April 26, 1993 106 E Fletcher St
Luverne Rock County's first railway station, built in 1876.[2] Demolished in 1992.[27]

See also[edit]

References[edit]

  1. ^ "National Register of Historic Places: Weekly List Actions". National Park Service, United States Department of the Interior. Retrieved on September 7, 2018.
  2. ^ a b c Harvey, Thomas (November 1978). "Rock County Multiple Resource Area". United State Department of the Interior Heritage Conservation and Recreation Service. Retrieved 2013-12-12. 
  3. ^ a b Numbers represent an ordering by significant words. Various colorings, defined here, differentiate National Historic Landmarks and historic districts from other NRHP buildings, structures, sites or objects.
  4. ^ The eight-digit number below each date is the number assigned to each location in the National Register Information System database, which can be viewed by clicking the number.
  5. ^ Anderson, Rolf T. (1988-08-31). "National Register of Historic Places Registration Form: Blue Mounds State Park WPA/Rustic Style Historic Resources" (PDF). National Park Service. Retrieved 2013-06-08. 
  6. ^ Roise, Charlene K.; Robert M. Hybben (September 1991). "National Register of Historic Places Registration Form: Bridge No. 1482" (PDF). National Park Service. Retrieved 2013-12-10. 
  7. ^ Frame III, Robert M. (1988-08-15). "National Register of Historic Places Registration Form: Bridge No. L-2162" (PDF). National Park Service. Retrieved 2013-12-10. 
  8. ^ Frame III, Robert M. (1988-08-15). "National Register of Historic Places Registration Form: Bridge No. L-2315" (PDF). National Park Service. Retrieved 2013-12-10. 
  9. ^ Frame III, Robert M. (1988-08-15). "National Register of Historic Places Registration Form: Bridge No. L-2316" (PDF). National Park Service. Retrieved 2013-12-10. 
  10. ^ Frame III, Robert M. (1988-08-15). "National Register of Historic Places Registration Form: Bridge No. L-4646" (PDF). National Park Service. Retrieved 2013-12-09. 
  11. ^ Harvey, Thomas (1978-11-13). "Minnesota Historic Properties Inventory Form: First National Bank Of Beaver Creek" (PDF). Minnesota Historical Society. Retrieved 2013-12-08. 
  12. ^ Harvey, Thomas (1978-11-26). "Minnesota Historic Properties Inventory Form: J.W. Gerber House" (PDF). Minnesota Historical Society. Retrieved 2013-12-08. 
  13. ^ VanBrocklin, Lynne; Charles W. Nelson (1975-03-04). "National Register of Historic Places Inventory -- Nomination Form: Hinkly, R.B., House" (PDF). National Park Service. Retrieved 2013-12-08.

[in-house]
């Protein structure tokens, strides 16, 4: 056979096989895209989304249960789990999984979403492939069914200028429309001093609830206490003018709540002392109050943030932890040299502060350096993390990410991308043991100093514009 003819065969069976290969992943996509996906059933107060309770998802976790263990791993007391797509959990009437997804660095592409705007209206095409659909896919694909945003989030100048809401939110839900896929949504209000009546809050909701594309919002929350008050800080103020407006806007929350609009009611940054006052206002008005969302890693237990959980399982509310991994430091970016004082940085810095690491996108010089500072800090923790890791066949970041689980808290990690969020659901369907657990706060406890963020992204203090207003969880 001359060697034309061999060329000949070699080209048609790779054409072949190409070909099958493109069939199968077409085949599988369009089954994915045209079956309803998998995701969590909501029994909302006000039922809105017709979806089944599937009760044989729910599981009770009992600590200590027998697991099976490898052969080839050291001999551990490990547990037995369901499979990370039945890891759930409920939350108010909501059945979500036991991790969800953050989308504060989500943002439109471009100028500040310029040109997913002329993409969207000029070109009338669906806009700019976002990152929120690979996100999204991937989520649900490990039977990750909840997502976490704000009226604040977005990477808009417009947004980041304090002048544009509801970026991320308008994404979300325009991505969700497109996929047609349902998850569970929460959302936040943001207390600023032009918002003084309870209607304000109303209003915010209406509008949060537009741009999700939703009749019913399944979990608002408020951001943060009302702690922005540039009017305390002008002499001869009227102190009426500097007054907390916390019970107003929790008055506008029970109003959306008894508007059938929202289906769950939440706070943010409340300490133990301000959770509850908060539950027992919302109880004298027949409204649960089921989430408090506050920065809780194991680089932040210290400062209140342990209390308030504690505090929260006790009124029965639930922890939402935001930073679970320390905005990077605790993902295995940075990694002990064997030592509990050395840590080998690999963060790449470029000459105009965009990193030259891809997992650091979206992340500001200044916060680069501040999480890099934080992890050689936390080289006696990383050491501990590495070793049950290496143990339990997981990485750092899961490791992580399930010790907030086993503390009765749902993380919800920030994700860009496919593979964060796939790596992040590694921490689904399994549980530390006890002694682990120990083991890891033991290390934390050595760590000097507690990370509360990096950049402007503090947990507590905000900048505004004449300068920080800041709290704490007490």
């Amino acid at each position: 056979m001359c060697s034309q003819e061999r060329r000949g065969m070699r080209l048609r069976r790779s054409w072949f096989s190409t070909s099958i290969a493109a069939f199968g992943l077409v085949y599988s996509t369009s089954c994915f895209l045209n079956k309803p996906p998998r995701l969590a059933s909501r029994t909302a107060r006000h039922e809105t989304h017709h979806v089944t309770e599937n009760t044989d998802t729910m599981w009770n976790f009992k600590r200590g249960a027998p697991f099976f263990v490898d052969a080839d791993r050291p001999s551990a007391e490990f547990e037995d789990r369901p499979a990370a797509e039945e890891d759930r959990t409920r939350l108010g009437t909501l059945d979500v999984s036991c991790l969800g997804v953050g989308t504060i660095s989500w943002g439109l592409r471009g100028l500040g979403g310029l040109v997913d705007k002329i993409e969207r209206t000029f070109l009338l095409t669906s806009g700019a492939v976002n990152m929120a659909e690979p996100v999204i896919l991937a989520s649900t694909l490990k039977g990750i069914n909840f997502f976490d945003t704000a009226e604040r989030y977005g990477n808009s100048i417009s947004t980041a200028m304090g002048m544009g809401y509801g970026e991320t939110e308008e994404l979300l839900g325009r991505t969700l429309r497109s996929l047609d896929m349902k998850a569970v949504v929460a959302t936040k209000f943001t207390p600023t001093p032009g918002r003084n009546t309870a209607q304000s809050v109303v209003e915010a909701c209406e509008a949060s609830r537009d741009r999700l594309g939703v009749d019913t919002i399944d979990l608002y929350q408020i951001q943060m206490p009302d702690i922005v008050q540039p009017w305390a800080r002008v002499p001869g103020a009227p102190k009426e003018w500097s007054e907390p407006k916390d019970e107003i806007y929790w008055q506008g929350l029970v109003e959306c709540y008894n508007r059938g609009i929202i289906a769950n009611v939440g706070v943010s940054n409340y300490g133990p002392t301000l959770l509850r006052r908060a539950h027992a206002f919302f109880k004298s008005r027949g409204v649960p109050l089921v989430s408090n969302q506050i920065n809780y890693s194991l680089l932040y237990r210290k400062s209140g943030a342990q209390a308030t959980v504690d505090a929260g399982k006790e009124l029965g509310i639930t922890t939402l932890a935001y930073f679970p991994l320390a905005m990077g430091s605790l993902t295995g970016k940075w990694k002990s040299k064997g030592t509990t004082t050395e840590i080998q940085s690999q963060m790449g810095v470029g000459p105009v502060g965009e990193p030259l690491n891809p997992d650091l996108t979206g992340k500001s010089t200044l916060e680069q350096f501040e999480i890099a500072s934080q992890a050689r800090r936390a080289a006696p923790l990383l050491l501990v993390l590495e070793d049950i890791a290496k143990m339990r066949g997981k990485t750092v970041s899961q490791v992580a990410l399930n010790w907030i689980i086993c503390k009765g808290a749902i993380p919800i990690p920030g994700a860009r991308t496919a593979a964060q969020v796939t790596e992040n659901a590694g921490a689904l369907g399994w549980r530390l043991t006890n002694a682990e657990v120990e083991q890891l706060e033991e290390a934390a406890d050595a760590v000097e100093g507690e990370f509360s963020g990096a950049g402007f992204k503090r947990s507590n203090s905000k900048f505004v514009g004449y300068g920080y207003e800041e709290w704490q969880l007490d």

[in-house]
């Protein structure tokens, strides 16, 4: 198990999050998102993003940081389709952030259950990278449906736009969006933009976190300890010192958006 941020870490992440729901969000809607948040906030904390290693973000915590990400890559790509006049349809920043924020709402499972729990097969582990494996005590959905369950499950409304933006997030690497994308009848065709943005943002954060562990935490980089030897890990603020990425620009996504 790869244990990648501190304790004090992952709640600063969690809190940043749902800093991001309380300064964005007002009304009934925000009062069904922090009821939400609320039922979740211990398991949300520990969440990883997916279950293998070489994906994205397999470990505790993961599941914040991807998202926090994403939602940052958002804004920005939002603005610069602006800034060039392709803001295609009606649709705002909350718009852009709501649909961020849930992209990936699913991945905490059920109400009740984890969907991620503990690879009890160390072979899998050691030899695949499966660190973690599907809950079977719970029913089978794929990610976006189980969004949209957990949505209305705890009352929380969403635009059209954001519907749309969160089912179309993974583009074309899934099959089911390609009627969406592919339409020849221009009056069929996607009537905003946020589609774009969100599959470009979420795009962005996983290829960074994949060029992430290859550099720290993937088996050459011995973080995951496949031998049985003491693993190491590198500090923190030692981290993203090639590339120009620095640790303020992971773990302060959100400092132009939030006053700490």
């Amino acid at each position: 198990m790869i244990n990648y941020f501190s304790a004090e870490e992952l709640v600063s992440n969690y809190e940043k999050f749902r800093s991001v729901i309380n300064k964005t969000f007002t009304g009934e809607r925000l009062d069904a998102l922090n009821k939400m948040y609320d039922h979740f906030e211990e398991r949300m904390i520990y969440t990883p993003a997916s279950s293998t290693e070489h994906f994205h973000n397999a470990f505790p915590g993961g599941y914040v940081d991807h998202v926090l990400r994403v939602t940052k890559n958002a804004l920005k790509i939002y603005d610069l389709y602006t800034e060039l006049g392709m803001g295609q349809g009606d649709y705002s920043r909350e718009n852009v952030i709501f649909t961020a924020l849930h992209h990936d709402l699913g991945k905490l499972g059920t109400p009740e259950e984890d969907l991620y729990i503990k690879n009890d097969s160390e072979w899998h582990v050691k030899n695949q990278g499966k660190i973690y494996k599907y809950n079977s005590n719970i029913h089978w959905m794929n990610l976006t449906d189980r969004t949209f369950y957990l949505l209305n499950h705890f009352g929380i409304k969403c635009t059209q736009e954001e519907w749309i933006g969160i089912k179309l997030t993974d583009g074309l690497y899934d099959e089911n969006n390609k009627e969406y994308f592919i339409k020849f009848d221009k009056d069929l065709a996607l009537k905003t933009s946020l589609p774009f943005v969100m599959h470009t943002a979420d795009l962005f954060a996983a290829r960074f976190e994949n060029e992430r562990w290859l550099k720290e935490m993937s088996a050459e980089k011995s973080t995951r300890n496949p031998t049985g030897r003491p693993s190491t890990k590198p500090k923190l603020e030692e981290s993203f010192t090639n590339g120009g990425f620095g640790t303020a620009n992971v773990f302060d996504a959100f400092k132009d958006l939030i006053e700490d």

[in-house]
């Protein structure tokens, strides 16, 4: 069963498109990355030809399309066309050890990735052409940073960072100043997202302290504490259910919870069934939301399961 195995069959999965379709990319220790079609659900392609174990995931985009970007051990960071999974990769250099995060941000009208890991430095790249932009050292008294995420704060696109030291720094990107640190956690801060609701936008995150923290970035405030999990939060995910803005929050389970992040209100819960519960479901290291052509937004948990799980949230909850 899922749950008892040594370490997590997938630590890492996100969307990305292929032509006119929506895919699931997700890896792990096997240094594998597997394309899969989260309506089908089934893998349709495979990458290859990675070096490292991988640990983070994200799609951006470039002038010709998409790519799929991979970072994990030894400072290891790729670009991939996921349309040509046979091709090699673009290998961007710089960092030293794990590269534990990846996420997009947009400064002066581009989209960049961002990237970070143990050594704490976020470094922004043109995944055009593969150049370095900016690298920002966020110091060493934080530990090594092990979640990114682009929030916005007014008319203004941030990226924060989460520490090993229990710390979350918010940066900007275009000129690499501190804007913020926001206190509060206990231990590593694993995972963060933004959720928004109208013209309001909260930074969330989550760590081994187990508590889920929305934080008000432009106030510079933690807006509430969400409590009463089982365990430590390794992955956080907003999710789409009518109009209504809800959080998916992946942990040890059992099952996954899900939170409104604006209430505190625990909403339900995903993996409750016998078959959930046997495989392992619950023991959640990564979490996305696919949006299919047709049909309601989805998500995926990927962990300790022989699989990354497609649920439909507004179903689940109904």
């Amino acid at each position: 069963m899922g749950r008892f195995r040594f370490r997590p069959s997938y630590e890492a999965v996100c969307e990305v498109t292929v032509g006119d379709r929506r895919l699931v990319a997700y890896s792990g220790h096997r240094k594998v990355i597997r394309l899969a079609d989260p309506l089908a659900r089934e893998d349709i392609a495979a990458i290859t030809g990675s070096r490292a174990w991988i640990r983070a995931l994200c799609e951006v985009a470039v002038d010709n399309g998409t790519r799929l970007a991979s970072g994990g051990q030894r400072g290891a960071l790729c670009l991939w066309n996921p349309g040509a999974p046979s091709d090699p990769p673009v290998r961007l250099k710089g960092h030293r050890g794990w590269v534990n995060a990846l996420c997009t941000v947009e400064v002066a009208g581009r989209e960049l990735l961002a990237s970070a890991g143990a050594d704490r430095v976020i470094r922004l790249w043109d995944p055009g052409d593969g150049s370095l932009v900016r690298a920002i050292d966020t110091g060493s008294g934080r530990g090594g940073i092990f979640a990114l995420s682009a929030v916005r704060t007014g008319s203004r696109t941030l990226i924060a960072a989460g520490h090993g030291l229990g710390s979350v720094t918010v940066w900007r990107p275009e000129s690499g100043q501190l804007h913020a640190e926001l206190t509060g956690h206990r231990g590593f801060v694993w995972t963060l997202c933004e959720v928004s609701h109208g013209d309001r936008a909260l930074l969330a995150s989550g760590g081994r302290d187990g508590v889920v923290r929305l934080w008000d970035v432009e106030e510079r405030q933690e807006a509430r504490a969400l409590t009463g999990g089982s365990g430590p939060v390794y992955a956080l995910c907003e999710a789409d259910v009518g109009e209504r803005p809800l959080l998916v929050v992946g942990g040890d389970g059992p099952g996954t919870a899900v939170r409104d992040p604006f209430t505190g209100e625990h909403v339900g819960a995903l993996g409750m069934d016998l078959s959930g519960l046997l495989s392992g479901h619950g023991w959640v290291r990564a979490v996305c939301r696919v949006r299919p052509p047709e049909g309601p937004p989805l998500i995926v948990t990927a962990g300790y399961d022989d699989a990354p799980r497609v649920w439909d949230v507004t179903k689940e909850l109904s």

14. ^ "Hinkly House". City of Luverne. Retrieved 2013-12-08. 
  15. ^ Harvey, Thomas (November 1978). "Minnesota Historic Properties Inventory Form: Holy Trinity Church" (PDF). Minnesota Historical Society. Retrieved 2013-12-08. 
  16. ^ Nelson, Charles W.; Susan Zeik (1976-11-02). "National Register of Historic Places Inventory -- Nomination Form: Jasper Stone Company and Quarry" (PDF). National Park Service. Retrieved 2013-12-08. 
  17. ^ Harvey, Thomas (November 1978). "Minnesota Historic Properties Inventory Form: Kenneth School" (PDF). Minnesota Historical Society. Retrieved 2013-12-08. 
  18. ^ Harvey, Thomas (November 1978). "Minnesota Historic Properties Inventory Form: Kniss House" (PDF). Minnesota Historical Society. Retrieved 2013-12-07. 
  19. ^ Harvey, Thomas (November 1978). "Minnesota Historic Properties Inventory Form: Luverne Library" (PDF). Minnesota Historical Society. Retrieved 2013-12-07. 
  20. ^ "Carnegie Cultural Center". Luverne Area Chamber & CVB. 2008. Retrieved 2013-12-11. 
  21. ^ Harvey, Thomas (November 1978). "Minnesota Historic Properties Inventory Form: Maplewood Chapel" (PDF). Minnesota Historical Society. Retrieved 2013-12-07. 
  22. ^ Harvey, Thomas (November 1978). "Minnesota Historic Properties Inventory Form: Nuffer Farmstead" (PDF). Minnesota Historical Society. Retrieved 2013-12-07. 
  23. ^ Harvey, Thomas (November 1978). "Minnesota Historic Properties Inventory Form: Omaha Depot" (PDF). Minnesota Historical Society. Retrieved 2013-12-07. 
  24. ^ Harvey, Thomas (November 1978). "Minnesota Historic Properties Inventory Form: Palace Theater" (PDF). Minnesota Historical Society. Retrieved 2013-12-07. 
  25. ^ Nelson, Charles W.; Susan Zeik (1976-11-02). "National Register of Historic Places Inventory -- Nomination Form: Rock County Courthouse and Jail" (PDF). National Park Service. Retrieved 2013-12-07. 
  26. ^ El-Hai, Jack (2000). Lost Minnesota: Stories of Vanished Places. Minneapolis: University of Minnesota Press. ISBN 0816635153. 
  27. ^ Nord, Mary Ann (2003). The National Register of Historic Places in Minnesota: A Guide. St. Paul, Minn.: Minnesota Historical Society Press. ISBN 0-87351-448-3. 

External links[edit]